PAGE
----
The Minor in Community Engagement offers students a course of study that includes the theoretical tools and practical skills to recognize, respectfully engage, and build community, while working for change and respecting differences both on- and off-campus.

The introduction of this minor is timely, as engaging communities is a growing theme for many institutions in Canada and beyond, from federal agencies to non-governmental organizations, municipalities to multi-national corporations, universities to grassroots organizations. There is no doubt that community engagement, when done well, has a great contribution to make to efforts to bring about positive social change. People who are skilled in its practice are highly valued across institutional and community settings.

Yet, community engagement is not a straight-forward affair, but rather involves a range of complicated and often contested negotiations through and across hierarchical social and power relations, conflicting interests, and an array of emotions and aspirations. The Department of Sociology and Anthropology, with its long-established expertise in understanding the dynamics of social change and emergent communities in Canada and globally, is well positioned to support students (of any discipline) enrolled in the minor to gain skills, knowledge, and hands-on experience in community engagement that are highly valued across institutional and community settings.

The minor consists of two core courses in Sociology and Anthropology (SOCI/ANTH 2180: Foundations in Community Engagement, and SOCI/ANTH 4171: Community Engagement Capstone) plus 1.0 credit of experiential learning courses from a wide variety of disciplines and 2.0 credits of other interdisciplinary academic coursework. These courses work together to provide students with solid methodological, theoretical, and experiential training in community engagement. Most students interested in the minor will find that some of the required courses for their program will also count toward the minor. Please click here for more details on the specific requirements.

This minor is open to all undergraduate degree students in any program. After successful completion of the minor, students will be able to:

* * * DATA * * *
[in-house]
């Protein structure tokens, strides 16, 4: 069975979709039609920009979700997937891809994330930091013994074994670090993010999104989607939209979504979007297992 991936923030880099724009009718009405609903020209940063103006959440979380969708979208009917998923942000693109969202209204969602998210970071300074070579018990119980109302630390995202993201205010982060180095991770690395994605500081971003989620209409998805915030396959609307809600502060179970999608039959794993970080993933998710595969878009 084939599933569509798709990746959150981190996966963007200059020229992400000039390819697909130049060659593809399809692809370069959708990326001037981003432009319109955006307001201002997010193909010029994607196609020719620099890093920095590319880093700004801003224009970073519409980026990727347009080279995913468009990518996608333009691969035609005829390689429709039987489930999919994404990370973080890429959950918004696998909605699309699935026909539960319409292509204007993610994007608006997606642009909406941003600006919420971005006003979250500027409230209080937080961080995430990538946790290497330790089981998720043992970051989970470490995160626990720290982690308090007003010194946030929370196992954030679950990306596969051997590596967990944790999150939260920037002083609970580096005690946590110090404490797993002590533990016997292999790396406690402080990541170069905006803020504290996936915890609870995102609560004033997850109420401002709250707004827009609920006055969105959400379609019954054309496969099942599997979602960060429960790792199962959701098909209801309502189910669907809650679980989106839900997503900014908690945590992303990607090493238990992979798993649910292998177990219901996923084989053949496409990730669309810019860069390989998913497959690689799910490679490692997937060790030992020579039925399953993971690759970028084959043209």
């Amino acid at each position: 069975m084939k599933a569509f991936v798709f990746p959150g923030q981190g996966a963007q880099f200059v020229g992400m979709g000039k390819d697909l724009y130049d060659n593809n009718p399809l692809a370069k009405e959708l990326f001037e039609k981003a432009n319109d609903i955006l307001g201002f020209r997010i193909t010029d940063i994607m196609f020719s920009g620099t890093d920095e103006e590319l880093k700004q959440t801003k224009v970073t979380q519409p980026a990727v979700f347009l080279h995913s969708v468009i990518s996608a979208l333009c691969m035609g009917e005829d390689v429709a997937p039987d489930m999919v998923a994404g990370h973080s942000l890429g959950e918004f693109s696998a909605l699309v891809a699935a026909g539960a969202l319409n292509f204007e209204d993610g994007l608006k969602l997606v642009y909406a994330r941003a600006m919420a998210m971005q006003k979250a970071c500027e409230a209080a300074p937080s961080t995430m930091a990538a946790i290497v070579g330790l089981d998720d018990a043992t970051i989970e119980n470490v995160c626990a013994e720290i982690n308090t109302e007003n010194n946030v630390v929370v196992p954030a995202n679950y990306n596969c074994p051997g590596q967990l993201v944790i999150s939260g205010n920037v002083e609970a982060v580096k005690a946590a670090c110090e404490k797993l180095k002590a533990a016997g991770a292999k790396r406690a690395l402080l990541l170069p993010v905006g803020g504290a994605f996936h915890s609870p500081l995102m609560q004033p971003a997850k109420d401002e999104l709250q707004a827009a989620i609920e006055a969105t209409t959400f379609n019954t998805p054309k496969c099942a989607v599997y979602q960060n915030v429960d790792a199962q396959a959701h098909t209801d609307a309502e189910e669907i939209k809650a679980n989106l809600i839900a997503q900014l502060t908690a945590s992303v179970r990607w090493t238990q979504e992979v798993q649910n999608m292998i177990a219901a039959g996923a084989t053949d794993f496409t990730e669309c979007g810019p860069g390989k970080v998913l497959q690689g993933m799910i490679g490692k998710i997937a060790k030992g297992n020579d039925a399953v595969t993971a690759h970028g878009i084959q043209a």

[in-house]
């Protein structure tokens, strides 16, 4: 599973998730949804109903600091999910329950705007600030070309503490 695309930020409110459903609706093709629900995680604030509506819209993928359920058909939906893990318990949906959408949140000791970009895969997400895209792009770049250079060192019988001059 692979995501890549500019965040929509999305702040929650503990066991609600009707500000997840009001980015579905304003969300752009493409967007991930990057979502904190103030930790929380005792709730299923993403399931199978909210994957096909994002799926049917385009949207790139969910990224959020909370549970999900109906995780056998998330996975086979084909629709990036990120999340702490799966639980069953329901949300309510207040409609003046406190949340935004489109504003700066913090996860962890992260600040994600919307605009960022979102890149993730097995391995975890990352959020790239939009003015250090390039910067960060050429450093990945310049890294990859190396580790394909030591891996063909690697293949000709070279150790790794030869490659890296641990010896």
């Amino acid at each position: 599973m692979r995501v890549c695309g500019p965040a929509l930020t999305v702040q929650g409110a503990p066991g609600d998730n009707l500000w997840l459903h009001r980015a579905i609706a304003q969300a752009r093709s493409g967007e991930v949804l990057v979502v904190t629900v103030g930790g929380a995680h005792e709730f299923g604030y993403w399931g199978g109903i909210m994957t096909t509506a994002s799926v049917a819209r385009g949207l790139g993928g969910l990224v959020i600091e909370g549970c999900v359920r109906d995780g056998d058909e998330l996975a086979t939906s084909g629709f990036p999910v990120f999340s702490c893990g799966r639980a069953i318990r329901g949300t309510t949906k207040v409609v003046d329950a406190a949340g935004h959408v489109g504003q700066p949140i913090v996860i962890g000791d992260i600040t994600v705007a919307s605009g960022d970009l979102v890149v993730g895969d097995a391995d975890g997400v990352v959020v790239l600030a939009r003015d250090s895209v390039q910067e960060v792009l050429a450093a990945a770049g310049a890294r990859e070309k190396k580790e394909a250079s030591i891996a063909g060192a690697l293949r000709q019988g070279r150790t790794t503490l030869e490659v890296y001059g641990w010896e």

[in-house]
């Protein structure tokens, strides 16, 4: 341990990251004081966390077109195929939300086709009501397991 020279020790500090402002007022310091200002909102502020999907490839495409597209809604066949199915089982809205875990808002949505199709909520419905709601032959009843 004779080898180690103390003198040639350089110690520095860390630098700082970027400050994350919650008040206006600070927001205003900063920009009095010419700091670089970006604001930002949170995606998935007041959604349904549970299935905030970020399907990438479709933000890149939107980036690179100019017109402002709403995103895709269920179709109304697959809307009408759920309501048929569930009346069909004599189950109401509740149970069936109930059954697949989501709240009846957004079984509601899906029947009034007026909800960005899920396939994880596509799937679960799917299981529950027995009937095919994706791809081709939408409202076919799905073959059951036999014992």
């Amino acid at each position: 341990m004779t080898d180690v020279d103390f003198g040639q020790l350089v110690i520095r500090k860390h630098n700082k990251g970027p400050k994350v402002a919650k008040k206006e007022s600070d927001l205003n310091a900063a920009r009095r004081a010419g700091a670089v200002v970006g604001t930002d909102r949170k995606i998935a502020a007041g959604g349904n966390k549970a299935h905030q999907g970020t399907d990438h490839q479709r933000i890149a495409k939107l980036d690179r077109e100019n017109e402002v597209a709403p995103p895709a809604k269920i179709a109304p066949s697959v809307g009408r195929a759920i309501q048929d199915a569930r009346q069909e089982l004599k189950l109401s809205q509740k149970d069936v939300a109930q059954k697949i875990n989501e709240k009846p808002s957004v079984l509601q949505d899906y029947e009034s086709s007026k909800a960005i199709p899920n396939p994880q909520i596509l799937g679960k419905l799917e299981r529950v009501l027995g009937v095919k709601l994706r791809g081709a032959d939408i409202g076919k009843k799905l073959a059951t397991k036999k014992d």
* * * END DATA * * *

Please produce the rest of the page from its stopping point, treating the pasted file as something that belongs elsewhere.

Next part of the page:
1. Critically understand the relationship between scholarship, activism and advocacy relating to community engagement.
2. Participate in the design of appropriate approaches to allyship with those experiencing oppressions other than one’s own.
3. Address the functioning of racialized, gendered, and other hierarchical social and power relations in and between diverse communities, public institutions, the non-profit sector, and the private sector in concert with others to bring about positive social change.
4. Critically assess the effectiveness of community engagement processes in creating engagement and social change.

For further details on the SOCI/ANTH 2180 course or minor, please contact the instructor for SOCI 2180, Dr. Deborah Conners, the coordinator for the minor, Dr. Blair Rutherford, or visit the Undergraduate Calendar.

A sample of courses that count toward the minor:

HLTH 2003: Social Determinants of Health
Renate Ysseldyk
In the Department of Health Sciences, an examination of health inequities within and across communities is vital to students’ holistic understanding of health. HLTH 2003 provides an overview of the “causes of the causes” of health inequities for students to apply toward promoting cultural competence and social justice in their communities and beyond. As one student put it, this course “truly opened my eyes to many of the challenges in health, and overall changed my perspective on the Canadian healthcare system”.